Life in Lima's barrios
They live on the edge of Lima - and of Peru's social structure. They are the abysmally poor of Lima's infamous barrios, the slum areas that ring this ancient capital city and stretch also along brackish streams from Lima to the port town of Callao, 16 miles away.
For half of the 5 million Limenos, it is a desperate day-to-day existence with little possibility of lifting oneself into something better.
Maria Gonzalez has lived in a two-room adobe hut next to a polluted stream for most of her adult life. She came here from a small, impoverished village near the colonial city of Ayacucho as a teen-ager, attracted by what proved the illusory promise of the bright lights of Lima.
She's the mother of 13 children, none of whom has the same father. She often feeds her brood on what she's foraged from Lima's garbage dumps. Each day is a challenge. But with the help of Jose, the father of her 13th child, she kept the family together as the children grew up.
The eldest child, now almost 30, did get out of the barrio, as have several of the others. But that was largely because a foreign visitor took a liking to the children and helped the family.
''For most of the people in these barrios,'' says Elvira Sanchez Bolos, ''that is a most unusual occurrence. For everyone who leaves, there are probably 500 others who never have a chance to get away.''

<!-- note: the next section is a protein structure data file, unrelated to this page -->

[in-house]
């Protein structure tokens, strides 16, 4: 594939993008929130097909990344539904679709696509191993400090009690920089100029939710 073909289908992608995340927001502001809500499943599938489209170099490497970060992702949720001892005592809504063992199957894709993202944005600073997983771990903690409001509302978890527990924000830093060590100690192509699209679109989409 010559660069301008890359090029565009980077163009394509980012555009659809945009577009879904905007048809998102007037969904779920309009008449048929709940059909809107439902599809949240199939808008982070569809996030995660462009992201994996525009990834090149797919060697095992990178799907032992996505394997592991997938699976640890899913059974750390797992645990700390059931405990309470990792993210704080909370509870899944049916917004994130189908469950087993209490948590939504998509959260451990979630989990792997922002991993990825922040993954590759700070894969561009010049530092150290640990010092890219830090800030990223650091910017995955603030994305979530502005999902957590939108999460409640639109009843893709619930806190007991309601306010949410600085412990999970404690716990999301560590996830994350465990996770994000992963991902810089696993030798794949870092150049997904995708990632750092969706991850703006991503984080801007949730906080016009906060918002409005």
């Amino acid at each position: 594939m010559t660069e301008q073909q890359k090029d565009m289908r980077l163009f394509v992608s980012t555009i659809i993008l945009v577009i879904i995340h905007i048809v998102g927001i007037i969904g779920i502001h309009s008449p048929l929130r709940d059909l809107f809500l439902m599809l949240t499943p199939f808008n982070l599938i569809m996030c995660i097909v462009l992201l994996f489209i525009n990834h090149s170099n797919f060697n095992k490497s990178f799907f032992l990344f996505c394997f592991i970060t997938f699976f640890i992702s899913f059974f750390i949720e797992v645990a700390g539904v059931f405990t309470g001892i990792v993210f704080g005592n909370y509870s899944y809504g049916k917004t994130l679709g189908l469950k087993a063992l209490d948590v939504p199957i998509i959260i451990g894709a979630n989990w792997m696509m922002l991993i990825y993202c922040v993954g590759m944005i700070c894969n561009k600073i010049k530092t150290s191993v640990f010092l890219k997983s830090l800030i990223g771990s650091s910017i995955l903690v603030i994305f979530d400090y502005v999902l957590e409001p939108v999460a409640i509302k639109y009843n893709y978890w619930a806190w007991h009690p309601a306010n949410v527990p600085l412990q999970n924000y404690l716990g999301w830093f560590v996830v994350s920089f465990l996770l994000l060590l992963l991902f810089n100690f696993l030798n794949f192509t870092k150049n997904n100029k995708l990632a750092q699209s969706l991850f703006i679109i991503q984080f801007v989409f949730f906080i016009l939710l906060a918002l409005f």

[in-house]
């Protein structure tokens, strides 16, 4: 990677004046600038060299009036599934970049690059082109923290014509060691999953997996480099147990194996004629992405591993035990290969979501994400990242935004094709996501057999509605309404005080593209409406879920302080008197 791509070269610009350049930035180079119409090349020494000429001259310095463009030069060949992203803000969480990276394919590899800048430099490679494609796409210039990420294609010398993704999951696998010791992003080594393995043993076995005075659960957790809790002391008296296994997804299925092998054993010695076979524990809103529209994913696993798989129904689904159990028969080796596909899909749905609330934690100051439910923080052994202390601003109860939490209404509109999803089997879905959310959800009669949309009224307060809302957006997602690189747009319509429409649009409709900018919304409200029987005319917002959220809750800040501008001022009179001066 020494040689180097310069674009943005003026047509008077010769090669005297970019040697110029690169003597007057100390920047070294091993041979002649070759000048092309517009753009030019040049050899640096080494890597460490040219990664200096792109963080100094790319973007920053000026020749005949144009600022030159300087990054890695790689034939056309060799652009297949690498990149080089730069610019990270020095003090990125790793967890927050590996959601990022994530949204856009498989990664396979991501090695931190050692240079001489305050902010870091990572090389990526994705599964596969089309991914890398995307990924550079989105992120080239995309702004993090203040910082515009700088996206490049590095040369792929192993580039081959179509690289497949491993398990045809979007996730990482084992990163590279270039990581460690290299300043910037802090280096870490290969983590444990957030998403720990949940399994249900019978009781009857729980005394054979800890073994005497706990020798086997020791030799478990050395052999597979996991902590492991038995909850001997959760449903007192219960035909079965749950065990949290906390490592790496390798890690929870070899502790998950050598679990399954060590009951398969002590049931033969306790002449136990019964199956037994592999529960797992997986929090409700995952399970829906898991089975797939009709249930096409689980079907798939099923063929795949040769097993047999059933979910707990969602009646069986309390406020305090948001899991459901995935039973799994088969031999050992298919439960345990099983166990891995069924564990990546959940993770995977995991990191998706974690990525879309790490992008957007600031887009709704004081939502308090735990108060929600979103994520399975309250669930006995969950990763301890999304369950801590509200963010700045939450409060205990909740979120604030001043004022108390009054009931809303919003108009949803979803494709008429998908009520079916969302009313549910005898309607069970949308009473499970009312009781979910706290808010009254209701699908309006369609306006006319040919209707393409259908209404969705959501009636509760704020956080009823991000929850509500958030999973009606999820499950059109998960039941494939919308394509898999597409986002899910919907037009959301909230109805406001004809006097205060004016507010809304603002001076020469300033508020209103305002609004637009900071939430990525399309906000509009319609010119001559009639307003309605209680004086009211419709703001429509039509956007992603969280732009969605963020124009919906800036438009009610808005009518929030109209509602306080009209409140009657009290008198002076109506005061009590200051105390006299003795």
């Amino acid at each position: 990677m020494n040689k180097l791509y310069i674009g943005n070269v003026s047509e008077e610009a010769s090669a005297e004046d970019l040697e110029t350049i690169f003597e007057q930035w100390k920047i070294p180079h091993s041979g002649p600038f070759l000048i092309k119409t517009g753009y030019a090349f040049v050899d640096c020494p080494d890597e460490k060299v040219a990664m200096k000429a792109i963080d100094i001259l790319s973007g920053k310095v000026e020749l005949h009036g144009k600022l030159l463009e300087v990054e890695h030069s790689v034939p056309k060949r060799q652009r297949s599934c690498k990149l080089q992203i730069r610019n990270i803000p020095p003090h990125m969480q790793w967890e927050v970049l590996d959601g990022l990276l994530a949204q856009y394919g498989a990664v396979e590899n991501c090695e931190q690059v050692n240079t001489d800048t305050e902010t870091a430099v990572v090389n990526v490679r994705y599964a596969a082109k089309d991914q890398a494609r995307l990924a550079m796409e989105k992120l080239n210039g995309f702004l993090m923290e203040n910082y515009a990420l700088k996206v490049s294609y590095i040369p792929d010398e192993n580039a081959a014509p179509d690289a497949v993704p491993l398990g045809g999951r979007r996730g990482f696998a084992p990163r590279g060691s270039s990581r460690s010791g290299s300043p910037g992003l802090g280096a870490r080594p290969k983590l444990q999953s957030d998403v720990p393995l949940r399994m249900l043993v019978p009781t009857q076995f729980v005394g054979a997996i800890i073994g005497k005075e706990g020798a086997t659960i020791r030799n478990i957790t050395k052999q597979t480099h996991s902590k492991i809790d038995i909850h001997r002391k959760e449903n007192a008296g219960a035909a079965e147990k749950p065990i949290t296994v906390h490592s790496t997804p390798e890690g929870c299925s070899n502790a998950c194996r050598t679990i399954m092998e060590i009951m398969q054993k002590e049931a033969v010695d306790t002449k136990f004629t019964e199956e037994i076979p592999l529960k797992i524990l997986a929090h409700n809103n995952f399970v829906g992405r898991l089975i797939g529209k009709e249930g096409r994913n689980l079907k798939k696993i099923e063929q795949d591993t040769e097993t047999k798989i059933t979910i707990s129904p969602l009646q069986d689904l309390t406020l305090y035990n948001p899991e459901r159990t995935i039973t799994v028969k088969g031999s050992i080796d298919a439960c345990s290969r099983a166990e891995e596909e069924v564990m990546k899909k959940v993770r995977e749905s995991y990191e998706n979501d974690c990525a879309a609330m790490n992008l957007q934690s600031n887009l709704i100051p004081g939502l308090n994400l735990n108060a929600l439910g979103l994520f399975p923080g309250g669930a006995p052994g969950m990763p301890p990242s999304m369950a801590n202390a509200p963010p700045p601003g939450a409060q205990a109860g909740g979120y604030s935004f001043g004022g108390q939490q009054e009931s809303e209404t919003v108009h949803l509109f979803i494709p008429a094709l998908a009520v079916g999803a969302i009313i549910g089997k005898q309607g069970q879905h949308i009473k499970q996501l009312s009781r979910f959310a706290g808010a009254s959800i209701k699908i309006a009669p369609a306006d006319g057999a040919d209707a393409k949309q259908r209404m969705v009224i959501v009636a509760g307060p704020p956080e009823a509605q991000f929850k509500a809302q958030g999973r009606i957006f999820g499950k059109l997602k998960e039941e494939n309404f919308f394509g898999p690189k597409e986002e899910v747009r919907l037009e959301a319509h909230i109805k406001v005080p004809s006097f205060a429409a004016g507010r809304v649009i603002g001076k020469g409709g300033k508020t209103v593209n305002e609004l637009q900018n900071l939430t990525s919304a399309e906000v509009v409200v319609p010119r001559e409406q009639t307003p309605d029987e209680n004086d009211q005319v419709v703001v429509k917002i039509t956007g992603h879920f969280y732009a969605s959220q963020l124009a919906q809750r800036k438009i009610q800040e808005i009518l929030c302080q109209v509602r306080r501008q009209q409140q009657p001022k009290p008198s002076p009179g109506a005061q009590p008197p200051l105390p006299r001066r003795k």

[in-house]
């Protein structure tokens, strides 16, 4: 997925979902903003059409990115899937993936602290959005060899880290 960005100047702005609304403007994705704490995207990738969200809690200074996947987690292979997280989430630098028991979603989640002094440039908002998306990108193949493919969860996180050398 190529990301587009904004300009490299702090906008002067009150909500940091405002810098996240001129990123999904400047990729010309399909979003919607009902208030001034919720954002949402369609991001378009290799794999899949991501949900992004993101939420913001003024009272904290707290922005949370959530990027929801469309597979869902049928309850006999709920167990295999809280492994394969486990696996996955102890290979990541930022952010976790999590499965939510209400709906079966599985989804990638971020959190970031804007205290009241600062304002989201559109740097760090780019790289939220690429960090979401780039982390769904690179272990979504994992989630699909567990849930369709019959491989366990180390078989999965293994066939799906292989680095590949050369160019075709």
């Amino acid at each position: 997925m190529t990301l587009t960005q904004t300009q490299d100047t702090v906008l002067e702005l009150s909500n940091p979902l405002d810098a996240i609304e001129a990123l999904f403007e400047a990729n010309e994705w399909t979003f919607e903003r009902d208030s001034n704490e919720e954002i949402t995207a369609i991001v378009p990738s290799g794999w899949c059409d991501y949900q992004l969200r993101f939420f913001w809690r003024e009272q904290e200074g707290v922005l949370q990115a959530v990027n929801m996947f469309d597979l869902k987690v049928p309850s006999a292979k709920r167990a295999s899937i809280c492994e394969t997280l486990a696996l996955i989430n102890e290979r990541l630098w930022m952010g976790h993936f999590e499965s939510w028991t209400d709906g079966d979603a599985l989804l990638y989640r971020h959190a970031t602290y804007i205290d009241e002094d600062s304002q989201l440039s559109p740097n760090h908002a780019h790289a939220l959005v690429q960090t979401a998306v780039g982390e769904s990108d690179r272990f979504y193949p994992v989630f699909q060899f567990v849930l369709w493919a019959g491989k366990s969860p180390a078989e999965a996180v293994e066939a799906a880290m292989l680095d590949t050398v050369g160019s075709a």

But the number of Peruvians who head for the city's barrios is growing. Hundreds of people from the countryside crowd into the barrios each day, Ms. Sanchez says.
The numbers of youth born to poor families in the barrios is surging, too. There is little birth control practiced. Peru's population growth rate is 3.1 percent a year, a rate that means the population is likely to double every 22 or 23 years.
Such growth makes it very difficult for Peruvian officials to resolve social problems in the barrios. How to bring simple services such as water and electricity, to say nothing of schools and clinics, to these areas is perhaps the basic challenge here - and across most of Latin America.
''The barrios are one of our worst problems,'' admits an adviser to President Fernando Belaunde Terry. ''There just isn't enough money for the social services needed to make these places more liveable.''
But as more and more people move into the barrios of Lima, there is a growing anger among the poor over the lack of services. Their anger also make them a prime target for political agitators who have encouraged a series of recent food riots by barrio dwellers.
''These riots are likely to grow in number and intensity,'' warns sociologist Sanchez.